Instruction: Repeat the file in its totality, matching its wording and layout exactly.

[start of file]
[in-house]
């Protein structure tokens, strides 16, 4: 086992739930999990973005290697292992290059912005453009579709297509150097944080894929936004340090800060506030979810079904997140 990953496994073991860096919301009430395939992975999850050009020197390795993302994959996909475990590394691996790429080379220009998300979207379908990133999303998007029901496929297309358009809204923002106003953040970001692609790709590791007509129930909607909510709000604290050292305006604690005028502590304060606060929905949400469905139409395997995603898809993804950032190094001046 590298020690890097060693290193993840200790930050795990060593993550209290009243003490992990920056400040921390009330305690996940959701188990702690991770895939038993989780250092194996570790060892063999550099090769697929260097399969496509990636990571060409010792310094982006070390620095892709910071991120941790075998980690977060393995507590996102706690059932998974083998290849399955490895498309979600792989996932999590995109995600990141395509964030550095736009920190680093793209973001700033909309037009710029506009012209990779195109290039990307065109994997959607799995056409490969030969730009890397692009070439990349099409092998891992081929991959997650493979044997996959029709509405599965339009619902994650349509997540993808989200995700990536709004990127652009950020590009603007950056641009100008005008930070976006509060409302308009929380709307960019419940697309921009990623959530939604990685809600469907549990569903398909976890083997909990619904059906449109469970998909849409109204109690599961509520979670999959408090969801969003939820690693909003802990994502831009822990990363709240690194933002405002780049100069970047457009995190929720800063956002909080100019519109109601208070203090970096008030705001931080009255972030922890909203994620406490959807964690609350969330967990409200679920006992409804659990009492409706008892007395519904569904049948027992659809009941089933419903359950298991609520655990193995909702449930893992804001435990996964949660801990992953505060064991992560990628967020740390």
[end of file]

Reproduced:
[in-house]
């Protein structure tokens, strides 16, 4: 086992739930999990973005290697292992290059912005453009579709297509150097944080894929936004340090800060506030979810079904997140 990953496994073991860096919301009430395939992975999850050009020197390795993302994959996909475990590394691996790429080379220009998300979207379908990133999303998007029901496929297309358009809204923002106003953040970001692609790709590791007509129930909607909510709000604290050292305006604690005028502590304060606060929905949400469905139409395997995603898809993804950032190094001046 590298020690890097060693290193993840200790930050795990060593993550209290009243003490992990920056400040921390009330305690996940959701188990702690991770895939038993989780250092194996570790060892063999550099090769697929260097399969496509990636990571060409010792310094982006070390620095892709910071991120941790075998980690977060393995507590996102706690059932998974083998290849399955490895498309979600792989996932999590995109995600990141395509964030550095736009920190680093793209973001700033909309037009710029506009012209990779195109290039990307065109994997959607799995056409490969030969730009890397692009070439990349099409092998891992081929991959997650493979044997996959029709509405599965339009619902994650349509997540993808989200995700990536709004990127652009950020590009603007950056641009100008005008930070976006509060409302308009929380709307960019419940697309921009990623959530939604990685809600469907549990569903398909976890083997909990619904059906449109469970998909849409109204109690599961509520979670999959408090969801969003939820690693909003802990994502831009822990990363709240690194933002405002780049100069970047457009995190929720800063956002909080100019519109109601208070203090970096008030705001931080009255972030922890909203994620406490959807964690609350969330967990409200679920006992409804659990009492409706008892007395519904569904049948027992659809009941089933419903359950298991609520655990193995909702449930893992804001435990996964949660801990992953505060064991992560990628967020740390």